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Sep 14th, 2022
By: Matthew Sink
The Gospel of John-Day 73

John 20:1-10 Now on the first day of the week Mary Magdalene came to the tomb early, while it was still dark, and saw that the stone had been taken away from the tomb. So she ran and went to Simon Peter and the other disciple, the one whom Jesus loved, and said to them, “They have taken the Lord out of the tomb, and we do not know where they have laid him.” So Peter went out with the other disciple, and they were going toward the tomb. Both of them were running together, but the other disciple outran Peter and reached the tomb first. And stooping to look in, he saw the linen cloths lying there, but he did not go in. Then Simon Peter came, following him, and went into the tomb. He saw the linen cloths lying there, and the face cloth, which had been on Jesus' head, not lying with the linen cloths but folded up in a place by itself. Then the other disciple, who had reached the tomb first, also went in, and he saw and believed; for as yet they did not understand the Scripture, that he must rise from the dead. Then the disciples went back to their homes.

When I read John’s account of Resurrection Morning, I’m struck by two key details: 1) That John makes a point to record in Scripture that he outran Peter to the tomb. Men, right? He couldn’t resist taking one last shot to rub it in! :) 2) That Peter charged past John at the door and went straight into the tomb. To me, that act speaks volumes about this moment. In Marks’ account, (which was likely voiced by Simon Peter), we see that Mary Magdelene encountered an angel at the tomb, and he had a special message: But go, tell his disciples and Peter, ‘He is going ahead of you into Galilee. There you will see him, just as he told you.’”  8 Trembling and bewildered, the women went out and fled from the tomb.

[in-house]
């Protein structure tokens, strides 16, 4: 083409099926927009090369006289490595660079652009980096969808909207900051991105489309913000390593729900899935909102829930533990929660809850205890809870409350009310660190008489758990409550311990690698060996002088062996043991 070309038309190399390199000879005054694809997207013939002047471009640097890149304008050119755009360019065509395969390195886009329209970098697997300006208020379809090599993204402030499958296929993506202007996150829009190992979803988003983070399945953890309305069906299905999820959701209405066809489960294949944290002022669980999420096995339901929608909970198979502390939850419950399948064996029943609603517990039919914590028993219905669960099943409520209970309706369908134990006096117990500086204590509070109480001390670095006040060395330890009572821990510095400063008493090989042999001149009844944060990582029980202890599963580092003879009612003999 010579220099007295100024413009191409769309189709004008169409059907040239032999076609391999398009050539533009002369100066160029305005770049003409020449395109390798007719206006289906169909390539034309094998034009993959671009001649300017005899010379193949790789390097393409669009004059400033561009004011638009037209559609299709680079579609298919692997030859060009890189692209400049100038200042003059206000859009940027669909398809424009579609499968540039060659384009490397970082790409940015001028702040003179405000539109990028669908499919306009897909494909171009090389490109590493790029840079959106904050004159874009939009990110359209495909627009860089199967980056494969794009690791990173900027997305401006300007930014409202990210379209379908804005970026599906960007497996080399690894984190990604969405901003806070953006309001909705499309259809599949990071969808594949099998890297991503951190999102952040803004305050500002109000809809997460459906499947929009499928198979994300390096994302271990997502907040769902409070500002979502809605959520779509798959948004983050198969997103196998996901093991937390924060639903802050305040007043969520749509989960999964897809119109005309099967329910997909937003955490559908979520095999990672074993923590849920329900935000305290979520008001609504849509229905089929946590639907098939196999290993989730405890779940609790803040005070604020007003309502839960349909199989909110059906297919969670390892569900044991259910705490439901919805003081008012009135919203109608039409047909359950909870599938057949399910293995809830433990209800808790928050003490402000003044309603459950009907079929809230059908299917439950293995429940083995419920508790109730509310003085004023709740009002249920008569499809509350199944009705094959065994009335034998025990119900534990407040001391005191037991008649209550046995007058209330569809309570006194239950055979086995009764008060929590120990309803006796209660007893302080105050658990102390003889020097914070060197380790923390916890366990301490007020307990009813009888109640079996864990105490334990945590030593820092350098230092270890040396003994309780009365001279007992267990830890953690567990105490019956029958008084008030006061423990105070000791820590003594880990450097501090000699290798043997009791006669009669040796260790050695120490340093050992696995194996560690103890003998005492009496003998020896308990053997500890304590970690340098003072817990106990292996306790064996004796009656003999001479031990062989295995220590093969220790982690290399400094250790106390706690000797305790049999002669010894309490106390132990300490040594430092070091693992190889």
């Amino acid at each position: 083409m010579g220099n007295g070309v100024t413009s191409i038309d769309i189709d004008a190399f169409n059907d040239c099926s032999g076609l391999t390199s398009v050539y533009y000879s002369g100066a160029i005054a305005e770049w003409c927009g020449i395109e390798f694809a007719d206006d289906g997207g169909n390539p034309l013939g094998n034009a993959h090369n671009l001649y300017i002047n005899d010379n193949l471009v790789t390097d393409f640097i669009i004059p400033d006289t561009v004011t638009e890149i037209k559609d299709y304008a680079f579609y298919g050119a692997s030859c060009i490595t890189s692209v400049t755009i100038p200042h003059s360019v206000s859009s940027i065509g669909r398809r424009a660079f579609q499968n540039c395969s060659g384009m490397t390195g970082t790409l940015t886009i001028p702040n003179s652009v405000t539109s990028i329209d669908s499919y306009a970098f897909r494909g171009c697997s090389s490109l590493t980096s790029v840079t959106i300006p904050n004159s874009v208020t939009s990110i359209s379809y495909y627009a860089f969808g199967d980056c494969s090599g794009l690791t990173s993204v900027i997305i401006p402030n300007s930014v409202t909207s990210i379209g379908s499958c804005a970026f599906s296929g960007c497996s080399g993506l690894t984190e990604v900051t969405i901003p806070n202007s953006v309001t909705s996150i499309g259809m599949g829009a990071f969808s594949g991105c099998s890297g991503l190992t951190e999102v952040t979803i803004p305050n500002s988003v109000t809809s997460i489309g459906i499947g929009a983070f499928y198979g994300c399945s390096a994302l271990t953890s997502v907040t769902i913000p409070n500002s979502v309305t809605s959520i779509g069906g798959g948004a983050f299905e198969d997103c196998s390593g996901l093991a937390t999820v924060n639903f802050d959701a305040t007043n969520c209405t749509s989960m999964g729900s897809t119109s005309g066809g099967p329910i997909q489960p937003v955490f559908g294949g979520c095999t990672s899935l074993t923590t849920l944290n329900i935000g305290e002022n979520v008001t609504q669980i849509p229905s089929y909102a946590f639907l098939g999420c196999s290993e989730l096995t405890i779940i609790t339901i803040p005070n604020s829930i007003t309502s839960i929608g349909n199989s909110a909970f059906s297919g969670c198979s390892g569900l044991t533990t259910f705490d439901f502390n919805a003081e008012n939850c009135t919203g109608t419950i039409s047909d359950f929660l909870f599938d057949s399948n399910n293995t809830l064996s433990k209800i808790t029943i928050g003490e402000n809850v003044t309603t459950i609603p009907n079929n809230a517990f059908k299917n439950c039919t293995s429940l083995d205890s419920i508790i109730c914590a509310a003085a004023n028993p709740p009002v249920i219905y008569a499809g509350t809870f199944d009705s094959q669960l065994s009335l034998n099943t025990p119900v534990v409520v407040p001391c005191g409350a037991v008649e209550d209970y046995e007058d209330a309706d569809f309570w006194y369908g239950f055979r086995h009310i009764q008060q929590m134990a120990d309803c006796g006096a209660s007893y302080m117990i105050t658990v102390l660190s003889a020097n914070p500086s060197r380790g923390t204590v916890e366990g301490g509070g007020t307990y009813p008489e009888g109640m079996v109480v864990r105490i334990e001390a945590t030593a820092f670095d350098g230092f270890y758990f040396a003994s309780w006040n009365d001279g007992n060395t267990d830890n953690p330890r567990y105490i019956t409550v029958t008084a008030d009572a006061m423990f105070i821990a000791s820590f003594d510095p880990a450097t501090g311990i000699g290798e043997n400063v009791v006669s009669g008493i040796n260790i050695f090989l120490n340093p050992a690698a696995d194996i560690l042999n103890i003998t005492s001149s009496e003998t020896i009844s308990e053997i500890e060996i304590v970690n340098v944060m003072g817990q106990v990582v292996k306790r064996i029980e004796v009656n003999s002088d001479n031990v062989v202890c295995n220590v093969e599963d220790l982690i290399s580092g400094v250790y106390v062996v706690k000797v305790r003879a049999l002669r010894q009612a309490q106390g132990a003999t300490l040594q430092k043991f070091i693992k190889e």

Did you catch the phrase? “And Peter.” “Go and tell His Disciples ... and Peter ...” Those two words might seem like an afterthought for us, but for Peter, they must have represented hope. When he denied His Lord for the third time, Jesus turned and looked at Him, a deep, penetrating look that convicted Peter to His core. Now, with those two words the Lord offers an invitation for His fallen friend.

No wonder Peter charged past John and ran into the tomb. He had no more need for caution. He needed to find Jesus. He needed to experience the resurrection for Himself. He needed to know for sure that the story wasn’t over; he still had time to live for Christ.

There is something so profound in Peter’s example. We have all sinned and fallen short of the glory of God, and Jesus invites us all to come and meet Him. So run. Don’t stand back, cautious, and examine from a distance. Run to Him as one who has a chance for new life. You’ll find that His grace is big enough for even you.